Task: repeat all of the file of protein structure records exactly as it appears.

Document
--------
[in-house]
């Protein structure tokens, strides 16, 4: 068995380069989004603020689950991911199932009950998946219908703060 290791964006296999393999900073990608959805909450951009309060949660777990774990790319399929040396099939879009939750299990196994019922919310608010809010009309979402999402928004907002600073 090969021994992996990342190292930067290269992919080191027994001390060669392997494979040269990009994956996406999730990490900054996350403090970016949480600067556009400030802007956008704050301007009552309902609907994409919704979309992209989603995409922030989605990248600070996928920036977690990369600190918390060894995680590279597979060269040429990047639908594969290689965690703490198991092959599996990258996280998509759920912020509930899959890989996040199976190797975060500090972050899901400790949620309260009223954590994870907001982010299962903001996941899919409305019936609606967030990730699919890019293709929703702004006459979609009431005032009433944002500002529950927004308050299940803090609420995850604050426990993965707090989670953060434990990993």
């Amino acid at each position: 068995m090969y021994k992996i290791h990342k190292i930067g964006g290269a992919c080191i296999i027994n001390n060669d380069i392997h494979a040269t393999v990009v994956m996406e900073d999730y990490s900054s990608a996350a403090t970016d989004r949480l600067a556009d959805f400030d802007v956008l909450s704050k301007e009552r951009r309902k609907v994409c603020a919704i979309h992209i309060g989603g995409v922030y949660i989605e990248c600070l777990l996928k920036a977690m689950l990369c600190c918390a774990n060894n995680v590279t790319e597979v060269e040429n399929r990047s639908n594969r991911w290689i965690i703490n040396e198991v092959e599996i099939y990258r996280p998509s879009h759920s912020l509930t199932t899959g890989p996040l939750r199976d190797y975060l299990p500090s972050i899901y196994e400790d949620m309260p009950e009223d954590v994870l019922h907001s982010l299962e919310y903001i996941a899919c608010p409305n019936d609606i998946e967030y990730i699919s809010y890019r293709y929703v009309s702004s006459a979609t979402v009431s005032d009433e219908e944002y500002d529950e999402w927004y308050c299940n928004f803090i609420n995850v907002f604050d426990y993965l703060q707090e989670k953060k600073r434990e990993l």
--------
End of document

[in-house]
């Protein structure tokens, strides 16, 4: 068995380069989004603020689950991911199932009950998946219908703060 290791964006296999393999900073990608959805909450951009309060949660777990774990790319399929040396099939879009939750299990196994019922919310608010809010009309979402999402928004907002600073 090969021994992996990342190292930067290269992919080191027994001390060669392997494979040269990009994956996406999730990490900054996350403090970016949480600067556009400030802007956008704050301007009552309902609907994409919704979309992209989603995409922030989605990248600070996928920036977690990369600190918390060894995680590279597979060269040429990047639908594969290689965690703490198991092959599996990258996280998509759920912020509930899959890989996040199976190797975060500090972050899901400790949620309260009223954590994870907001982010299962903001996941899919409305019936609606967030990730699919890019293709929703702004006459979609009431005032009433944002500002529950927004308050299940803090609420995850604050426990993965707090989670953060434990990993």
């Amino acid at each position: 068995m090969y021994k992996i290791h990342k190292i930067g964006g290269a992919c080191i296999i027994n001390n060669d380069i392997h494979a040269t393999v990009v994956m996406e900073d999730y990490s900054s990608a996350a403090t970016d989004r949480l600067a556009d959805f400030d802007v956008l909450s704050k301007e009552r951009r309902k609907v994409c603020a919704i979309h992209i309060g989603g995409v922030y949660i989605e990248c600070l777990l996928k920036a977690m689950l990369c600190c918390a774990n060894n995680v590279t790319e597979v060269e040429n399929r990047s639908n594969r991911w290689i965690i703490n040396e198991v092959e599996i099939y990258r996280p998509s879009h759920s912020l509930t199932t899959g890989p996040l939750r199976d190797y975060l299990p500090s972050i899901y196994e400790d949620m309260p009950e009223d954590v994870l019922h907001s982010l299962e919310y903001i996941a899919c608010p409305n019936d609606i998946e967030y990730i699919s809010y890019r293709y929703v009309s702004s006459a979609t979402v009431s005032d009433e219908e944002y500002d529950e999402w927004y308050c299940n928004f803090i609420n995850v907002f604050d426990y993965l703060q707090e989670k953060k600073r434990e990993l």